I can pretty much guarantee your polysci and philo will never offer you any such option.  Not even close.

So you made a post just to bash me, huh?  You're such a big person.  And an authority on job markets and uses of degrees apparently.  What are you trained in?

Have you met people who "play the game"?  I'd rather die in the street starving reading Heidegger.

There are only so many management positions available at the local burger kings and walmarts for all of the business BA's out there.  I think that business degrees are among the most popular.  They're over twice as popular social sciences and history.  Who wouldn't want to swim with that crowd.

From what I can tell, the business majors (honors) at my university take their senior year to actually start a corporation.  The University allows them to work with the law school to develop contracts and business plans for use in the next year.  (The business school costs roughly four times what the others do.  The law school is even more).  Degrees in (Poly Sci, Philo, Soci, Anth, Classics, Eng, et al) "thinking" simply allows prospective employers to know that you are trainable.  In other words, rather than going to school to be trained in filing TPS reports, you can go and learn other things, then still get the TPS jobs.  The things you need are accounting and communications...if you need classes to use basic computer programs you should kill yourself.

with ur poli sci degree or philosophy degree you can try becoming a teacher. it would be awesome to have an austrian teacher teach the students the truth. though ud have to follow government curriculum....

hahhhaahahahahhahah.  You're right.

I'd be ok being a researcher at a University (if they'd have me), but teaching the average little snot about morality or political realism isn't for me.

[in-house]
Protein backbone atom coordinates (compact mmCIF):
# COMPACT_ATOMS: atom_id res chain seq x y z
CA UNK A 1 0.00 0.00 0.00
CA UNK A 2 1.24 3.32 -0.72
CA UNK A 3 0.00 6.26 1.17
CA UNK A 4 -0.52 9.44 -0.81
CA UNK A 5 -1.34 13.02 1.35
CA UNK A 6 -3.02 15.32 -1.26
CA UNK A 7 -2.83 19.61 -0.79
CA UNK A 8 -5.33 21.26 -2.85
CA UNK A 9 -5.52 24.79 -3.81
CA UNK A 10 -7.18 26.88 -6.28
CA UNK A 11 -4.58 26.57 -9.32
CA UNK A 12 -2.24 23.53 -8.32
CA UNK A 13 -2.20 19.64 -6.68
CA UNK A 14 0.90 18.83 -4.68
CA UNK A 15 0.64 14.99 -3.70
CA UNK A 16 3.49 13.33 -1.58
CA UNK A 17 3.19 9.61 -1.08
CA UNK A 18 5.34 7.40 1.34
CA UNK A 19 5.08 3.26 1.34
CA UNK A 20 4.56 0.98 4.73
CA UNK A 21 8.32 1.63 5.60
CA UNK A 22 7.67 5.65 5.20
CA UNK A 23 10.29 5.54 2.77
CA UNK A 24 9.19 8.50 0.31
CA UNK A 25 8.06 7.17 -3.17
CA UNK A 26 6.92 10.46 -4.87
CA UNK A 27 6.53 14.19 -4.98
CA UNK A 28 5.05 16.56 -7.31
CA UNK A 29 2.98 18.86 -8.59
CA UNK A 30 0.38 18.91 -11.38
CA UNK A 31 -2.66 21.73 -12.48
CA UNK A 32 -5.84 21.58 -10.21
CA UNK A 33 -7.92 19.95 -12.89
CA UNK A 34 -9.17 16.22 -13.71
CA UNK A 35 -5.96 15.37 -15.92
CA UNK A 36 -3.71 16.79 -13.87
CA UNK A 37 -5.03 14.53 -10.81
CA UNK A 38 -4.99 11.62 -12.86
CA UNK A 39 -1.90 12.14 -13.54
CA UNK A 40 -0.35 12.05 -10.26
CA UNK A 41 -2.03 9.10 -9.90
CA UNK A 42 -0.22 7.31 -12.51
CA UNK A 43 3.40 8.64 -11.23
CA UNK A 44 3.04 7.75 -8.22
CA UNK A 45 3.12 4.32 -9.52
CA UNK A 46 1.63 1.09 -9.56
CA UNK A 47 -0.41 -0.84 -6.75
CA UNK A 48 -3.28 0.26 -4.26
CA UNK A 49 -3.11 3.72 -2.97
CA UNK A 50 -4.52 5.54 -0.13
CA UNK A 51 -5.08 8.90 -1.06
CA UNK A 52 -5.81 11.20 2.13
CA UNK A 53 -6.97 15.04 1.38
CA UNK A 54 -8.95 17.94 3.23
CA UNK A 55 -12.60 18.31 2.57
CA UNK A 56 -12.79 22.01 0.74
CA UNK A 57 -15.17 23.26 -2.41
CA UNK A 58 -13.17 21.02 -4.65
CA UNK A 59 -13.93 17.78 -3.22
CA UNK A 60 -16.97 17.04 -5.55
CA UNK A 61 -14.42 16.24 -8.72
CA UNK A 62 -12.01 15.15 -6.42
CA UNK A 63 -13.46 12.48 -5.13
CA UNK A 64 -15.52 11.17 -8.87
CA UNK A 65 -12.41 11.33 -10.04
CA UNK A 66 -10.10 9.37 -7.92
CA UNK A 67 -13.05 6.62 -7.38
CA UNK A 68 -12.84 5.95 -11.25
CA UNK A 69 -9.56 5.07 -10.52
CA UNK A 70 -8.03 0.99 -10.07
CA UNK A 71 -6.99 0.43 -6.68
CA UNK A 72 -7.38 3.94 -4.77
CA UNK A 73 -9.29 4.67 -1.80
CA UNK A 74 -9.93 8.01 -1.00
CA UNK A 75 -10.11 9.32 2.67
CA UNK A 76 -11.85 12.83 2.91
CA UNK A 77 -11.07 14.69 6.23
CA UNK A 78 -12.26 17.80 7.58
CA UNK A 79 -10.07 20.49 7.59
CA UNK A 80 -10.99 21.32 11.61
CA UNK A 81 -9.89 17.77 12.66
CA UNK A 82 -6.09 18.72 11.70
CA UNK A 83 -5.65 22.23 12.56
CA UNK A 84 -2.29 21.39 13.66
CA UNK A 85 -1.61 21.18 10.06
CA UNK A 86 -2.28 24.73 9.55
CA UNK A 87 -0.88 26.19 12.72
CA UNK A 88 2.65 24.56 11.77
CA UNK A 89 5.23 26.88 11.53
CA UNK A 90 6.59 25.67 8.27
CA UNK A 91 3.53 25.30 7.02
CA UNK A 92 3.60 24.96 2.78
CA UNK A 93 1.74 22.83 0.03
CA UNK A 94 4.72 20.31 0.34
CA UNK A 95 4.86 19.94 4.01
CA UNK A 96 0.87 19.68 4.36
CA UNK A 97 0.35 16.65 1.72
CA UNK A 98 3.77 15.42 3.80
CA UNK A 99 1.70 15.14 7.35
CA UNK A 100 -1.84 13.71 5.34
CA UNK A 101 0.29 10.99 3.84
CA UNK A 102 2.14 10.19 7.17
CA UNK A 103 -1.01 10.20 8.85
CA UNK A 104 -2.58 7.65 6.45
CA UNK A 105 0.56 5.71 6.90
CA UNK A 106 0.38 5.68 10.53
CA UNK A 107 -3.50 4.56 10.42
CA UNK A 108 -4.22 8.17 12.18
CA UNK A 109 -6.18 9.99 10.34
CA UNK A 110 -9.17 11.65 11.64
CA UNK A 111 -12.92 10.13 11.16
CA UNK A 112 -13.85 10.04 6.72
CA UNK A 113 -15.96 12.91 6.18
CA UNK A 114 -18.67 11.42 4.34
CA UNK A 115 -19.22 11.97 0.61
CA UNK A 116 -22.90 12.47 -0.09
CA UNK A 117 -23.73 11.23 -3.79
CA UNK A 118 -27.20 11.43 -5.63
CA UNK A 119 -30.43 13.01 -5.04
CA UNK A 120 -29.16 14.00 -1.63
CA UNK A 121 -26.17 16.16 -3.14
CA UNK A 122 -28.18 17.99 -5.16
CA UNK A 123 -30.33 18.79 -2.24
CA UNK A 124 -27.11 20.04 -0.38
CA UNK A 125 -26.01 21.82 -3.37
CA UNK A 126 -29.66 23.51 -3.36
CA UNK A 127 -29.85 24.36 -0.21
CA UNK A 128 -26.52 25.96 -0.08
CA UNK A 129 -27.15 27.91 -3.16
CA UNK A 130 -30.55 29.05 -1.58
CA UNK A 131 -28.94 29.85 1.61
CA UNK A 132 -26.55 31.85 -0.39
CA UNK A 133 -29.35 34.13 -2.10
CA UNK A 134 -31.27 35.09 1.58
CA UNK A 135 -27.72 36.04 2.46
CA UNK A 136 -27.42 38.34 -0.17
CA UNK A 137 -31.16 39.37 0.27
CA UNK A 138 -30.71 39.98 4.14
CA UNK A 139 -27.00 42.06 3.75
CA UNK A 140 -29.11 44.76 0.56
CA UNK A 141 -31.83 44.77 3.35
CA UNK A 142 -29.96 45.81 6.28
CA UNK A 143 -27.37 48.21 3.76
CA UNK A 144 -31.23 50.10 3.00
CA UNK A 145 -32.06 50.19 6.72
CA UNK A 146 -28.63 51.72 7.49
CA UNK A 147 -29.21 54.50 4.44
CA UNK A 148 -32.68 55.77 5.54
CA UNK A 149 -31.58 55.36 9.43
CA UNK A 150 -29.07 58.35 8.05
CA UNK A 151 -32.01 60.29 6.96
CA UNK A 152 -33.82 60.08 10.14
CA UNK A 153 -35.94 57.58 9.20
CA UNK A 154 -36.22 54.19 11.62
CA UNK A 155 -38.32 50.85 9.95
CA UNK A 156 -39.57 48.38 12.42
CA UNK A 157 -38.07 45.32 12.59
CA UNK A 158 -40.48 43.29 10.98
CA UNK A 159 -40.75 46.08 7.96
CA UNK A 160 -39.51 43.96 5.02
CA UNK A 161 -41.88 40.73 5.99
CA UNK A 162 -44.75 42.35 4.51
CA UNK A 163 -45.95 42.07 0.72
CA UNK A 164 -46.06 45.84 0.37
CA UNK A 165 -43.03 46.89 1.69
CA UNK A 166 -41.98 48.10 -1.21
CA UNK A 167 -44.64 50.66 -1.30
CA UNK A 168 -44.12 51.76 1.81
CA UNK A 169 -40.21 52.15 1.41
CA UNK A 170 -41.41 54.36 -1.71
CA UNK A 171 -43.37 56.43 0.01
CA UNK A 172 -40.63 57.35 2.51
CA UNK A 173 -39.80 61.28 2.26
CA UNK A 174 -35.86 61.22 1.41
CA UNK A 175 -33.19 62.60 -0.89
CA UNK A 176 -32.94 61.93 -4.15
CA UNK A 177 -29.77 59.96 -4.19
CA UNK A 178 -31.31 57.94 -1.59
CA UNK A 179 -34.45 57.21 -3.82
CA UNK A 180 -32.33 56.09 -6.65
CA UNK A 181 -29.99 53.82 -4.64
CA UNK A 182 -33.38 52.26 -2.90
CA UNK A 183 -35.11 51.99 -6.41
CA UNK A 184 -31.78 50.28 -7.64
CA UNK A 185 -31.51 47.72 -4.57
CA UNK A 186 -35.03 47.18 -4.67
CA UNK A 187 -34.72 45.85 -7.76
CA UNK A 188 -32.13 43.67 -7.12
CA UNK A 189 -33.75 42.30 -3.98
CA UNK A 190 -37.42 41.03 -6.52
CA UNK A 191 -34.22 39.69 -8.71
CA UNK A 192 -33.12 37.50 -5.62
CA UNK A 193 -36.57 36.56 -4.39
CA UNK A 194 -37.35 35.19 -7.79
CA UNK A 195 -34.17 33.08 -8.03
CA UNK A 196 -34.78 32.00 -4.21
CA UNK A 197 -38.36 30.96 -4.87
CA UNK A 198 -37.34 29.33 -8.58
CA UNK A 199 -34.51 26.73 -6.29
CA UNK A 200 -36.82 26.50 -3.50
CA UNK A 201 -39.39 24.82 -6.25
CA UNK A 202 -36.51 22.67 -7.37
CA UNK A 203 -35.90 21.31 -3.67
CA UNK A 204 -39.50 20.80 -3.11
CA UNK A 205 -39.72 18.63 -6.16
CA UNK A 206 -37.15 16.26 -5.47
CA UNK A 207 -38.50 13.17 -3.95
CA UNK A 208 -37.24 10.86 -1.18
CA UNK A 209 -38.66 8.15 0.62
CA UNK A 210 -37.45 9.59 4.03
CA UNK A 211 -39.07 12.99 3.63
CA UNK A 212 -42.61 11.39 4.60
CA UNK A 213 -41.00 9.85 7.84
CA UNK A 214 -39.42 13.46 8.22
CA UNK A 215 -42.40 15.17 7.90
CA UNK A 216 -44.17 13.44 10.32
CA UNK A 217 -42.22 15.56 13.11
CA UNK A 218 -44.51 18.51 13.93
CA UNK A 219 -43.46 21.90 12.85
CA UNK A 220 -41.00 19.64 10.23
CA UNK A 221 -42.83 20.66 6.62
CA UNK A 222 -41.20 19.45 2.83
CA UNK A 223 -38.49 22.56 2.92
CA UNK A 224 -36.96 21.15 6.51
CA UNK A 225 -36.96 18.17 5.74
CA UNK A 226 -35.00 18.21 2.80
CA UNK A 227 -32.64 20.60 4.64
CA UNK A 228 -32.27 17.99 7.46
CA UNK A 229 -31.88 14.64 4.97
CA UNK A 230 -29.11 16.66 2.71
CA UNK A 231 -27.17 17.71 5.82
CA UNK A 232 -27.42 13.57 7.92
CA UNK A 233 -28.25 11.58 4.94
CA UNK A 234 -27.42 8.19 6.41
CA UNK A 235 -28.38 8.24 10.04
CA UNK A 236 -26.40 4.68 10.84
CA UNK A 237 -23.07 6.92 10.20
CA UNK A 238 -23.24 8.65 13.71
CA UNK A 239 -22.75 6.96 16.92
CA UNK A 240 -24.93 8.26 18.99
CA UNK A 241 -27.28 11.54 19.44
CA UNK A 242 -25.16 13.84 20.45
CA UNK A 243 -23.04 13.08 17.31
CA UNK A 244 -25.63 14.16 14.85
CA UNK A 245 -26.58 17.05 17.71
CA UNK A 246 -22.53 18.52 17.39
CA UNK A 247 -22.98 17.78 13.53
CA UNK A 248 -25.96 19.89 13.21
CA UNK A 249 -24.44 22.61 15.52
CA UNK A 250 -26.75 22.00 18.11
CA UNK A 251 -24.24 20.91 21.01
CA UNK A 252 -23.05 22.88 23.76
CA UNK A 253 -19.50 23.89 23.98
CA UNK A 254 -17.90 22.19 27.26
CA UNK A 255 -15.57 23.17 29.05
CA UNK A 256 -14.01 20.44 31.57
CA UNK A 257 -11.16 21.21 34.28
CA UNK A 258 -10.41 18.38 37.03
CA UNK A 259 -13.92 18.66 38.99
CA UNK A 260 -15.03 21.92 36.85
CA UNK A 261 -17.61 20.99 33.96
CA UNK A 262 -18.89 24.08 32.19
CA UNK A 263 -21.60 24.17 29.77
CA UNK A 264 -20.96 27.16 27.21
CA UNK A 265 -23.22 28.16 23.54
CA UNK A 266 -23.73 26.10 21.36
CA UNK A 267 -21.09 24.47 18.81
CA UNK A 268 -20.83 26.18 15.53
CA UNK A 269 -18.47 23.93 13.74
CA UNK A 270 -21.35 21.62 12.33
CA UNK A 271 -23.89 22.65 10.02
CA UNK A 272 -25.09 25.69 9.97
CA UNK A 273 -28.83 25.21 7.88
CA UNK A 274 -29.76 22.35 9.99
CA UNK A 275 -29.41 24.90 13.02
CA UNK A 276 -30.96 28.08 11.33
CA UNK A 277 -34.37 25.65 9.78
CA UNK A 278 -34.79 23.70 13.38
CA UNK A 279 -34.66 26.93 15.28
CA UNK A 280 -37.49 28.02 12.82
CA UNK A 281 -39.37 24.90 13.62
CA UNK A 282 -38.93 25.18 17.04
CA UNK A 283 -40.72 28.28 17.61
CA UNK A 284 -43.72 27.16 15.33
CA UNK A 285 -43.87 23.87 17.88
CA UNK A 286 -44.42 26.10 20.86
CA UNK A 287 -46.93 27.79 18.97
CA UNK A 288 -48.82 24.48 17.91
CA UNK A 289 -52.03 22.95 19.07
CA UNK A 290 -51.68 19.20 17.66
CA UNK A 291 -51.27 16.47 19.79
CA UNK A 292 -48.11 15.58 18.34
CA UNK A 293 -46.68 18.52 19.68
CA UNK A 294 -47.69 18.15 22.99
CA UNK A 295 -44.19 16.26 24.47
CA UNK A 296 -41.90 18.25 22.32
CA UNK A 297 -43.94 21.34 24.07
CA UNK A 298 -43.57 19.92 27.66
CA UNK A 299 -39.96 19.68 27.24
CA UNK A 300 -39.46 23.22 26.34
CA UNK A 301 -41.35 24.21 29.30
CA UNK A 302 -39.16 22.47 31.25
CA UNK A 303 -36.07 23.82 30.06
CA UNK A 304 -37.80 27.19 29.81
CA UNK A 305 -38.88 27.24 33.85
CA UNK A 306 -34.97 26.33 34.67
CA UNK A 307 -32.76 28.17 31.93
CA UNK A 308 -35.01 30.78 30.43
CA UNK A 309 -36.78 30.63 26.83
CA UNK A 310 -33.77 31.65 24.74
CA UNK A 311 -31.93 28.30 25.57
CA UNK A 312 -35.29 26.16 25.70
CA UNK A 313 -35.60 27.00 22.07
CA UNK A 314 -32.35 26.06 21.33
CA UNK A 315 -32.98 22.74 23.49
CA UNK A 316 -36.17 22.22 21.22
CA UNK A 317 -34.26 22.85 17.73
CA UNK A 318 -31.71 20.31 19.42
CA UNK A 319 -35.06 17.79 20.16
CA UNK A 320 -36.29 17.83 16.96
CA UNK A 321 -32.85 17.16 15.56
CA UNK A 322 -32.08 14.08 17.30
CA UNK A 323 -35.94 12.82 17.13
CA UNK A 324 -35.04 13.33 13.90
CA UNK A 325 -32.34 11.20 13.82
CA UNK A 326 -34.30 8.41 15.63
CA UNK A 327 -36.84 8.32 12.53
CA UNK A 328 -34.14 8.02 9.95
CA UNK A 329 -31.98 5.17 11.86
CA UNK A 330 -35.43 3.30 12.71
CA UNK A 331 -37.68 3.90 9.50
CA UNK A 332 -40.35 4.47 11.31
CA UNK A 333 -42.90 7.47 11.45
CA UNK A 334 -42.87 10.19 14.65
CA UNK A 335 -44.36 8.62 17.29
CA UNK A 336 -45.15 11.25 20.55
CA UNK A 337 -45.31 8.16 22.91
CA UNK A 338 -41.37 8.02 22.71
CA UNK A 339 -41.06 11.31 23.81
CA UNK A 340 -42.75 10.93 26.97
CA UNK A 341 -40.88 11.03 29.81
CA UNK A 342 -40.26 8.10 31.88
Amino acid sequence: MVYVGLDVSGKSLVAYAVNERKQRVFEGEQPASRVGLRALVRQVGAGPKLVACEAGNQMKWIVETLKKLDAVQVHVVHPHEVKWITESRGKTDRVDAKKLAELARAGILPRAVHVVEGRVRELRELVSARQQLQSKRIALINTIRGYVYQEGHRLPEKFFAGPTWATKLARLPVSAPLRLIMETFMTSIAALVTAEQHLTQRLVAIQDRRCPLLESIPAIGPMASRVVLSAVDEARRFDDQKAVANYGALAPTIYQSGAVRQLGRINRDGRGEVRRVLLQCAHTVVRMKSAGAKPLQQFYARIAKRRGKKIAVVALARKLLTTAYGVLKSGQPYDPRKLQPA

Honestly, I am hoping to consult for either financials or for energy companies.  Obama was a "consultant" at Business International Corp. straight outta college.  I can't be sure, but I think what he did there was help monitor and make useful the leftist unions in third world countries to a few big corporations that were moving in.  There is private use for political science degrees.

Another thing, Bertrand Russell points out that every science has been derived from philosophy at some point (mathematics, psychology, economics).  The real value of philosophy lies in its inherent inquiry of the unknown.  People who are thouroughly trained in TPS reports and accounting (probably) aren't going to be thinking outside of the "practical" box; they simply don't know how.  There is little "market value" for philosophy, it is meant to be satisfying in the heads of those who study it.  Its potential is unlimited indeed.

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Neodoxy replied on Thu, Jul 26 2012 10:45 PM

"So you made a post just to bash me, huh?  You're such a big person.  And an authority on job markets and uses of degrees apparently.  What are you trained in?

Have you met people who "play the game"?  I'd rather die in the street starving reading Heidegger."

".if you need classes to use basic computer programs you should kill yourself."

Lmao, this is gonna be fun.

 

 

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You dont need classes to learn how to be a computer builder, or to become a programmer, but the thing is, you look better if youre certified/degree.

Though i do hate the concept of certification.

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As an engineer with a second degree in mathematics, people throw money at me. ^_^

Part time contractual work ftw!